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WWII Talks: Don Pullan

‘I don't tell stories, I have pictures.’

Don Pullan. US Army Air Corps. Corporal.

I grew up in Salt Lake City and before going into the U.S. Army Air Corps in 1942, I processed through Fort Douglas and went to chemical warfare school in Colorado. From there we were sent back east and headed over to Scotland aboard the Queen Mary.

We ended up at a little place called Flixton, England, where we first got our introduction to those little butterfly bombs. The Germans would throw them out by the hundreds and they would get hung up on limbs and windowsills. If you wiggled them bombs a bit, they’d explode. They killed a lot of civilians.

D-Day was June 6, 1944. My unit, the 391st Engineers, went over June 10. We hit Utah Beach, went up the beachhead and hiked 10 miles before building camp. When we hit the fields, why, it was like a big pastureland. The hedgerows were another mile or so inland.

Something stunk like crazy, smelled really bad. We had never smelled a human body rotting. It was decided that something had to be done to get that body out of there, so I crawled in and tied a rope around him. As we pulled him out, his arms came off; we tried again. It was a German soldier.

When we first went in we were told the hedgerows were only four feet high. Not so. They were really eight to 10 feet, and nothing could get through them, men or vehicles. It wasn’t long before some buck sergeant figured out how to wrap up a piece of angle iron with telephone wire to the front of a tank before we were plowing right on through that mess.

We stayed there for about 10 days, then we were on the move. We followed the infantry right on through to Paris. After Paris, I could probably name about 15 or 20 towns that we stopped at and cleaned out some airplane wrecks.

Our job was basically whatever everybody else didn’t want to do. Being in the engineers, if there was an airplane wreck, we had to take care of it. We got into some nasty situations. I saw some things that you wish you’d never seen, but somebody had to do it.

Later in the war, we went into the Buchenwald concentration camp. We couldn’t imagine anything like that. The ovens were all straight in a row … I think there were six ovens. When they’d either hang a person or shoot him, they’d just throw him on the table and burn him. The pile of bones was humongous. That was horrendous. I didn’t even take a picture of it, that’s how bad it was. I just couldn’t believe people could be like that.

The worst was Dachau. It was awful. When we got into the camp, the people flocked to the fence. They were skin and bones and in rags. The guards had hung four people and they were still hanging when we got in there. They had to have been up for at least two to three days. We counted 200 dead lying out on the ground.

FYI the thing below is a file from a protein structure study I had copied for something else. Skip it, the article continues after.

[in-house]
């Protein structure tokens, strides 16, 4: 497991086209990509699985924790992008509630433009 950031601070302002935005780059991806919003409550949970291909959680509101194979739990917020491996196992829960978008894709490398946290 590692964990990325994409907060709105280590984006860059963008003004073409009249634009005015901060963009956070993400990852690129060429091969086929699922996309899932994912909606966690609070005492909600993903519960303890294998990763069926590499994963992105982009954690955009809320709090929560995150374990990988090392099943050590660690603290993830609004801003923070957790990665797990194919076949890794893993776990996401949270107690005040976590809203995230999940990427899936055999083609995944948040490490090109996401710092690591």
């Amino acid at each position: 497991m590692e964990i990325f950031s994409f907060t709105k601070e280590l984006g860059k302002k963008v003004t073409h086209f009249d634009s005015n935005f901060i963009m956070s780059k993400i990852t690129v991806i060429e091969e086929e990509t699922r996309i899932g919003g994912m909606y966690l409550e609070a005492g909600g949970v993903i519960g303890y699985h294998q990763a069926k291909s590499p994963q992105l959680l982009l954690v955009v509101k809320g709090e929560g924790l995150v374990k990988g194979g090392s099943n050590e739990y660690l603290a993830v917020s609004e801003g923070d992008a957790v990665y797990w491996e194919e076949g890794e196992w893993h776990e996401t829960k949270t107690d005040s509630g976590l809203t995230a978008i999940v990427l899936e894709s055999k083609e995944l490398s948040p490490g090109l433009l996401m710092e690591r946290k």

At our last camp at the end of the war, the German people were glad to see us. They were most friendly. People from the village would come by the camp and go through the garbage cans, picking out what was good and take it home and eat it because they were pretty hungry. We didn’t know there was a concentration camp just beyond the town until after we got home.

I took a lot of photos during the war. I had my dad’s camera with me and it saw a lot of use. I could buy film all over Europe and would have buddies courier film back and forth for processing. At my last camp in Kassel, Germany, my buddy Del and I were walking down a hillside and saw an old farmer handling an ox cart. I wanted a picture of that. After I took a picture and put my camera back in the case, we walked down the track a bit and I hit a land mine. It blew me one way and the camera another, ripping the strap from the case. They picked me up, placed me in that old farmer’s ox cart and carried me away.

Later, the old farmer found my camera case and gave it to the Red Cross. Since my initials and serial number where written in the flap, the camera found its way back to me. I’ve still got it, minus the strap of course. It’s close to 100 years old.

The war ended, and on Oct. 3, 1945, the day I turned 22, I walked up a gangplank onto a ship and got to go home. That’s the best birthday present I have had.

I got home to Utah and I asked about a girl I had once dated. Her name was Ruth Olsen. She worked at the Center Theater, so I called up there. She said she got off at 10 o’clock. At 10, I was standing right out there and I saw this beautiful redhead come out. I was gone. We got married five days later.


WWII Talks: I was There is a series of first-hand stories of WWII veterans written for VALOR Magazine. These personal accounts are from interviews with some of Utah’s “Greatest Generation.” This account was complied by David Cordero.


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